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3 easy Linux alternatives for Windows XP refugees who don't want a new PC

Ian Paul | March 17, 2014
Windows XP's refugees have two choices on April 8, when Microsoft stops supporting the decade-old operating system (for consumers, anyway). This is assuming a new PC with a new operating system (even Windows 7) is, for whatever reason, out of the question. They could cling desperately to their old Windows XP system and face what could be a hacker feeding frenzy, something we don't recommend even if you take precautions. Or they could keep the old PC but install a new, free, and safe operating system--otherwise known

In XP mode, The "Z" button in the lower-left corner mimics an XP-style Start menu, organized similarly to Microsoft's OS — including the all-important option to power down the PC. Zorin's Start-menu doppelganger also has an All Applications option, along with quick links to your Documents, Pictures, and Music.

Likewise, the panel at the bottom of the screen behaves like the Windows taskbar, complete with a notifications area that shows the time, battery power, current keyboard language, and other system functions. All of these interface clues should comfort XP refugees as they arrive in this foreign environment. Zorin uses Google Chrome as its default web browser.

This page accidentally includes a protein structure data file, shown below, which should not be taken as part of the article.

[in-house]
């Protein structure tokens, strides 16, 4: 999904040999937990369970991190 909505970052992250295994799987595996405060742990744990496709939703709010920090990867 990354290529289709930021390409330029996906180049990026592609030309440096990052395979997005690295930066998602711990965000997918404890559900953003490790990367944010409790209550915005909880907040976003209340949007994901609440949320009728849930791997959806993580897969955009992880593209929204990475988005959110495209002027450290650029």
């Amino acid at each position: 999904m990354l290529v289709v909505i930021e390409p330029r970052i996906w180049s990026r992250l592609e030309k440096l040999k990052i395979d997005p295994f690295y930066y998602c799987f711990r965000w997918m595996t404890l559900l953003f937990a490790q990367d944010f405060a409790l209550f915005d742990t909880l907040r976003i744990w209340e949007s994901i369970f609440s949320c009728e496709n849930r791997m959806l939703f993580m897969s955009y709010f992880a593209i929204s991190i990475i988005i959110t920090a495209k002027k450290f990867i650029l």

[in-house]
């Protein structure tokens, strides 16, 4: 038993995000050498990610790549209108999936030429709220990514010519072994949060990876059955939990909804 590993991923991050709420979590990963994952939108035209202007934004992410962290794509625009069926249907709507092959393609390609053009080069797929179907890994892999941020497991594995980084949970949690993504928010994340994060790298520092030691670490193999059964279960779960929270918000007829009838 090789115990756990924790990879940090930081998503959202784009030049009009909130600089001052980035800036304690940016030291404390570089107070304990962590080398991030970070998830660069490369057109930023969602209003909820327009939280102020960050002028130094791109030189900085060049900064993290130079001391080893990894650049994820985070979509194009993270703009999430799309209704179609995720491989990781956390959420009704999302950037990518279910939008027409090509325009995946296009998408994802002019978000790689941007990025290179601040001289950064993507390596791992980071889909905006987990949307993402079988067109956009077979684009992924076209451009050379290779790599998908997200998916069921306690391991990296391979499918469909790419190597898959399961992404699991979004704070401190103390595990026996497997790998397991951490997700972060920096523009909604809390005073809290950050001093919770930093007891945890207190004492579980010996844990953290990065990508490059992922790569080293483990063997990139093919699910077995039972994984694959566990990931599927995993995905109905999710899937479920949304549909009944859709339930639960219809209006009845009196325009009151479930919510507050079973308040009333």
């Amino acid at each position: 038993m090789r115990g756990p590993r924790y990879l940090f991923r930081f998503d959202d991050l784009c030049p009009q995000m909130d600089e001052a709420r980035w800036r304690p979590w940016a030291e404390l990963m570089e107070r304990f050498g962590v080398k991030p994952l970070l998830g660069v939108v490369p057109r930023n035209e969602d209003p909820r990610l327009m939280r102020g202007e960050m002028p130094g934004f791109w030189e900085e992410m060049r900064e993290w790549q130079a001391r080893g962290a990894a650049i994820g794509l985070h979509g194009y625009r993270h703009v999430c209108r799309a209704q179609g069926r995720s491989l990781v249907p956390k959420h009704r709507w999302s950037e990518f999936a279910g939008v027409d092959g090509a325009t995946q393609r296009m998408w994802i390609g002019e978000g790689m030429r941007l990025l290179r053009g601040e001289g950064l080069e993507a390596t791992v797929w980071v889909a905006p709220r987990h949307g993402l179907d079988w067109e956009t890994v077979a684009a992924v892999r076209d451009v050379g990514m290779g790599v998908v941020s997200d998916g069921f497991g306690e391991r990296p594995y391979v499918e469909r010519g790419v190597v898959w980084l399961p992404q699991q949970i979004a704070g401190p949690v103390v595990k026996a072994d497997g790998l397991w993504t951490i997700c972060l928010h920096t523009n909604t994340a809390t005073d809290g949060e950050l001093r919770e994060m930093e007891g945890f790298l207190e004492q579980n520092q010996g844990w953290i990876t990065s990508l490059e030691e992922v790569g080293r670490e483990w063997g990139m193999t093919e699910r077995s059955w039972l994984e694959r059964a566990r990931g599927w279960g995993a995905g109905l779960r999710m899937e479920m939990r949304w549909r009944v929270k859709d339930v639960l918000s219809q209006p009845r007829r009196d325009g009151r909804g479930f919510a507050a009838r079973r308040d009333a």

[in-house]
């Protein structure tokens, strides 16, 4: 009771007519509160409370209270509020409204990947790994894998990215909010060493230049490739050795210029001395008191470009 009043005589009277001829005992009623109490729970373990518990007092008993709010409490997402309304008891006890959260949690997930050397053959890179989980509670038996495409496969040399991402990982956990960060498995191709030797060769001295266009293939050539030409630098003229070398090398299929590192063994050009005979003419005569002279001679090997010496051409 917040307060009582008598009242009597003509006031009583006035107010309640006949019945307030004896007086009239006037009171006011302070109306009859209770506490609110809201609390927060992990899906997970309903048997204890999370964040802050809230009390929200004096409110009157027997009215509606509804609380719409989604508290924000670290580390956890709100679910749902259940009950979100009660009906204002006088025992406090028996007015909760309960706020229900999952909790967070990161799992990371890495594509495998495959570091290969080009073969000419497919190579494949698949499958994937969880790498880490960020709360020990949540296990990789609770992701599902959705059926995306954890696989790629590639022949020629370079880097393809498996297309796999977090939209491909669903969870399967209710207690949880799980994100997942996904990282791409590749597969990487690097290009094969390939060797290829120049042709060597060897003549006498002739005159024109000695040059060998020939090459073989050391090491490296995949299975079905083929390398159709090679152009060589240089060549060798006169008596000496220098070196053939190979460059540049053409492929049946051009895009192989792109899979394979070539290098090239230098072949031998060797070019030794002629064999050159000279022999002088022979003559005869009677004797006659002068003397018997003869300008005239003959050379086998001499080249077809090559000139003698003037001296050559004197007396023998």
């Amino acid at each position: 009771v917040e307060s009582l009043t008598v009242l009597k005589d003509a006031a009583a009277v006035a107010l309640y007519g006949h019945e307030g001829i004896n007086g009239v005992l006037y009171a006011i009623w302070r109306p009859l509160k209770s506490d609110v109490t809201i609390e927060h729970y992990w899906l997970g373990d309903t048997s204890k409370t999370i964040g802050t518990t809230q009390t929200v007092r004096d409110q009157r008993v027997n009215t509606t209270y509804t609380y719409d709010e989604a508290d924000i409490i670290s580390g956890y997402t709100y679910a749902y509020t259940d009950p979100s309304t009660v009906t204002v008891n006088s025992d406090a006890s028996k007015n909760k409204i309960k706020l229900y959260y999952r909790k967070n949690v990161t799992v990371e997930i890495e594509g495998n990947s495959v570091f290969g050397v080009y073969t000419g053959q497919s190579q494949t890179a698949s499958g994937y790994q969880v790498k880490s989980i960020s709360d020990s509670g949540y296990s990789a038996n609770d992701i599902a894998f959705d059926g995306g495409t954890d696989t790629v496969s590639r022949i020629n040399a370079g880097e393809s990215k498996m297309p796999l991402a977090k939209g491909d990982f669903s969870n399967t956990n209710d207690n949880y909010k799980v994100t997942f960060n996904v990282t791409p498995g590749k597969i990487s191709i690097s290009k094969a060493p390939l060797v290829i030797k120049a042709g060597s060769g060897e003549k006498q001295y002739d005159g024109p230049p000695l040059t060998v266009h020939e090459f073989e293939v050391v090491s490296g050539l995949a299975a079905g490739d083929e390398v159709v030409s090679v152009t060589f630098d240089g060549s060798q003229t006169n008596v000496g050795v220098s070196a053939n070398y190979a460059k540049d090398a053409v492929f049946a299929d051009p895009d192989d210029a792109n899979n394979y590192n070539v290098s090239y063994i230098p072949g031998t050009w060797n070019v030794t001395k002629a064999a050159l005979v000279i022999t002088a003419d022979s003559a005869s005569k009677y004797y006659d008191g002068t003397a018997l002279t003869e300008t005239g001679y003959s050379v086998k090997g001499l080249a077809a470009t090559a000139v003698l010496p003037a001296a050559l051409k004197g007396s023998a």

But Zorin, like all other Linux distributions, is definitely not Windows XP. The file system is not organized in the same way. Traditional Windows software doesn't work on Linux (though our guides to popular Ubuntu software,Linux Office alternatives, and Linux gaming can help you find all the programs you need for work and play alike). Finally, though Ubuntu's user-friendly Software Center helps — it lets you install apps with just a few clicks — installing apps using the Linux-style package system is nothing like installing via a Windows EXE or MSI file.  

Our Ubuntu guide for displaced Windows users can help you get over the learning curve if you wind up needing help with any of these Ubuntu-derived operating systems.

LXLE

Official system requirements:

  • Pentium 3 processor or better
  • 512MB RAM

LXLE's claim to fame is that it's capable of reviving an old PC by minimizing the demands it puts on system resources, and it has even more accommodating hardware requirements than the already-lightweight Zorn. LXE is based on Lubuntu, which is the official "light" variant of Ubuntu.

Just like Zorin, LXLE offers a Windows XP mode that you can choose right from the login screen, though LXLE also includes options to mirror OS X and an interesting netbook mode. In XP mode, LXLE doesn't go quite as far as Zorin does in replicating the Windows Start menu, but it collates all the options you'd expect to find.

The LXLE panel serves admirably well as a stand-in for the taskbar. LXLE's simpler interface lacks the flashiness of Zorin — a trait that may appeal to some. LXLE hands web surfing duties over to Firefox by default.

Ubuntu

Official system requirements:

  • 700MHz processor
  • 512MB RAM
  • Minimum display resolution of 1024 by 768 pixels

Of the three distributions covered here, Ubuntu is the least similar to Windows XP. In fact, it's pretty much nothing like XP at all. But since it's the most popular Linux distro around, Ubuntu's certainly worth including in this discussion — especially since it's free and has minimal hardware requirements, just like Zorin and LXLE.

 

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